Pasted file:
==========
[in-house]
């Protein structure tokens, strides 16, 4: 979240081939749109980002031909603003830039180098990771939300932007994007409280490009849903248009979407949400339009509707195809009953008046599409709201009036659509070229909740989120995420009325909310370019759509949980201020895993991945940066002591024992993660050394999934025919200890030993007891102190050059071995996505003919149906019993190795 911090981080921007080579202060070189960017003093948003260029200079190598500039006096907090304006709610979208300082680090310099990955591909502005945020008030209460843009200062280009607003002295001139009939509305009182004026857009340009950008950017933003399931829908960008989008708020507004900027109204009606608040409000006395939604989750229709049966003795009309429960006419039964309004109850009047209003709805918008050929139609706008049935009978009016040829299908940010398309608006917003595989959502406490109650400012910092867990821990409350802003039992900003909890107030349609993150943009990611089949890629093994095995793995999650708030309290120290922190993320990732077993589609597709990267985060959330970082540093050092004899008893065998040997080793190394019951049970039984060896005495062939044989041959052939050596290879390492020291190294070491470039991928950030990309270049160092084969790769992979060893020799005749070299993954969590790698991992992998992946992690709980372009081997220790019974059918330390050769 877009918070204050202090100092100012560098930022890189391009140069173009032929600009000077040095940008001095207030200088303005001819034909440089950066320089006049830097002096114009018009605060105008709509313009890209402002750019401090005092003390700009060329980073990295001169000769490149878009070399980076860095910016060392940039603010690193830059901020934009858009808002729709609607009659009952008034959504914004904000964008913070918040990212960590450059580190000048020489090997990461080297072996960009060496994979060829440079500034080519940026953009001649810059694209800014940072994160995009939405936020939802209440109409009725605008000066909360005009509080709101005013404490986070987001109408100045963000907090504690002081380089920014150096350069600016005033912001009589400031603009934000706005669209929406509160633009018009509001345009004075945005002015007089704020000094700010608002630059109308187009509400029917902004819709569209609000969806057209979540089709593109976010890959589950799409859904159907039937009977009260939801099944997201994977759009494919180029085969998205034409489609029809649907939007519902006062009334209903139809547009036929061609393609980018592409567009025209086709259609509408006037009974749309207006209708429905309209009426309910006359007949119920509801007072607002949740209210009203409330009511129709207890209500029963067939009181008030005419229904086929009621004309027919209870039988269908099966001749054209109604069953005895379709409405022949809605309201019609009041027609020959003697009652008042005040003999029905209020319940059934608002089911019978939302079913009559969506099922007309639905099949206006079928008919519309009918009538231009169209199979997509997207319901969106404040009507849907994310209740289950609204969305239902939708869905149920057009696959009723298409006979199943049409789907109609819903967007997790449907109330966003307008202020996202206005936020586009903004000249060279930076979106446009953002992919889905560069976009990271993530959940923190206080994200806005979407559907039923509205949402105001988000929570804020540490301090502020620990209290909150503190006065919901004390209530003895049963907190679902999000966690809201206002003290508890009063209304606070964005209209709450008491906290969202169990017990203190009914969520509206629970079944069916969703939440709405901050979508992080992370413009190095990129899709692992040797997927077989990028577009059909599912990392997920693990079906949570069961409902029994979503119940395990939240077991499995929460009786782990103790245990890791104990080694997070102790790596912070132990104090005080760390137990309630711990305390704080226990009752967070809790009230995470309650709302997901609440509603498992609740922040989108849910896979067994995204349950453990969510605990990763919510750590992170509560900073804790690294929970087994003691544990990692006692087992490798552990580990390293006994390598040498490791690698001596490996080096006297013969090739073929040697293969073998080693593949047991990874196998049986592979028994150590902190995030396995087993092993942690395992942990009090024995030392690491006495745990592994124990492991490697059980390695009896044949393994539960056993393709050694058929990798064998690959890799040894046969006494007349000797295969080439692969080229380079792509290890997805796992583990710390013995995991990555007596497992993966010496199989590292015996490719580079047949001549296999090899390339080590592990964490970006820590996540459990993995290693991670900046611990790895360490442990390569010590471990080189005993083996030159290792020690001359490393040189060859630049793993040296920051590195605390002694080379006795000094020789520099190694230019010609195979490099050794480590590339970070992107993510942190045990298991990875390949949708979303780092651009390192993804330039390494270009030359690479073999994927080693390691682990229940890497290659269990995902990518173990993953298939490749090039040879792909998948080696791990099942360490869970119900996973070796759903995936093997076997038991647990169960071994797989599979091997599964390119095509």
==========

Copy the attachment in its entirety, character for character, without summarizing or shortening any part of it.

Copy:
[in-house]
């Protein structure tokens, strides 16, 4: 979240081939749109980002031909603003830039180098990771939300932007994007409280490009849903248009979407949400339009509707195809009953008046599409709201009036659509070229909740989120995420009325909310370019759509949980201020895993991945940066002591024992993660050394999934025919200890030993007891102190050059071995996505003919149906019993190795 911090981080921007080579202060070189960017003093948003260029200079190598500039006096907090304006709610979208300082680090310099990955591909502005945020008030209460843009200062280009607003002295001139009939509305009182004026857009340009950008950017933003399931829908960008989008708020507004900027109204009606608040409000006395939604989750229709049966003795009309429960006419039964309004109850009047209003709805918008050929139609706008049935009978009016040829299908940010398309608006917003595989959502406490109650400012910092867990821990409350802003039992900003909890107030349609993150943009990611089949890629093994095995793995999650708030309290120290922190993320990732077993589609597709990267985060959330970082540093050092004899008893065998040997080793190394019951049970039984060896005495062939044989041959052939050596290879390492020291190294070491470039991928950030990309270049160092084969790769992979060893020799005749070299993954969590790698991992992998992946992690709980372009081997220790019974059918330390050769 877009918070204050202090100092100012560098930022890189391009140069173009032929600009000077040095940008001095207030200088303005001819034909440089950066320089006049830097002096114009018009605060105008709509313009890209402002750019401090005092003390700009060329980073990295001169000769490149878009070399980076860095910016060392940039603010690193830059901020934009858009808002729709609607009659009952008034959504914004904000964008913070918040990212960590450059580190000048020489090997990461080297072996960009060496994979060829440079500034080519940026953009001649810059694209800014940072994160995009939405936020939802209440109409009725605008000066909360005009509080709101005013404490986070987001109408100045963000907090504690002081380089920014150096350069600016005033912001009589400031603009934000706005669209929406509160633009018009509001345009004075945005002015007089704020000094700010608002630059109308187009509400029917902004819709569209609000969806057209979540089709593109976010890959589950799409859904159907039937009977009260939801099944997201994977759009494919180029085969998205034409489609029809649907939007519902006062009334209903139809547009036929061609393609980018592409567009025209086709259609509408006037009974749309207006209708429905309209009426309910006359007949119920509801007072607002949740209210009203409330009511129709207890209500029963067939009181008030005419229904086929009621004309027919209870039988269908099966001749054209109604069953005895379709409405022949809605309201019609009041027609020959003697009652008042005040003999029905209020319940059934608002089911019978939302079913009559969506099922007309639905099949206006079928008919519309009918009538231009169209199979997509997207319901969106404040009507849907994310209740289950609204969305239902939708869905149920057009696959009723298409006979199943049409789907109609819903967007997790449907109330966003307008202020996202206005936020586009903004000249060279930076979106446009953002992919889905560069976009990271993530959940923190206080994200806005979407559907039923509205949402105001988000929570804020540490301090502020620990209290909150503190006065919901004390209530003895049963907190679902999000966690809201206002003290508890009063209304606070964005209209709450008491906290969202169990017990203190009914969520509206629970079944069916969703939440709405901050979508992080992370413009190095990129899709692992040797997927077989990028577009059909599912990392997920693990079906949570069961409902029994979503119940395990939240077991499995929460009786782990103790245990890791104990080694997070102790790596912070132990104090005080760390137990309630711990305390704080226990009752967070809790009230995470309650709302997901609440509603498992609740922040989108849910896979067994995204349950453990969510605990990763919510750590992170509560900073804790690294929970087994003691544990990692006692087992490798552990580990390293006994390598040498490791690698001596490996080096006297013969090739073929040697293969073998080693593949047991990874196998049986592979028994150590902190995030396995087993092993942690395992942990009090024995030392690491006495745990592994124990492991490697059980390695009896044949393994539960056993393709050694058929990798064998690959890799040894046969006494007349000797295969080439692969080229380079792509290890997805796992583990710390013995995991990555007596497992993966010496199989590292015996490719580079047949001549296999090899390339080590592990964490970006820590996540459990993995290693991670900046611990790895360490442990390569010590471990080189005993083996030159290792020690001359490393040189060859630049793993040296920051590195605390002694080379006795000094020789520099190694230019010609195979490099050794480590590339970070992107993510942190045990298991990875390949949708979303780092651009390192993804330039390494270009030359690479073999994927080693390691682990229940890497290659269990995902990518173990993953298939490749090039040879792909998948080696791990099942360490869970119900996973070796759903995936093997076997038991647990169960071994797989599979091997599964390119095509």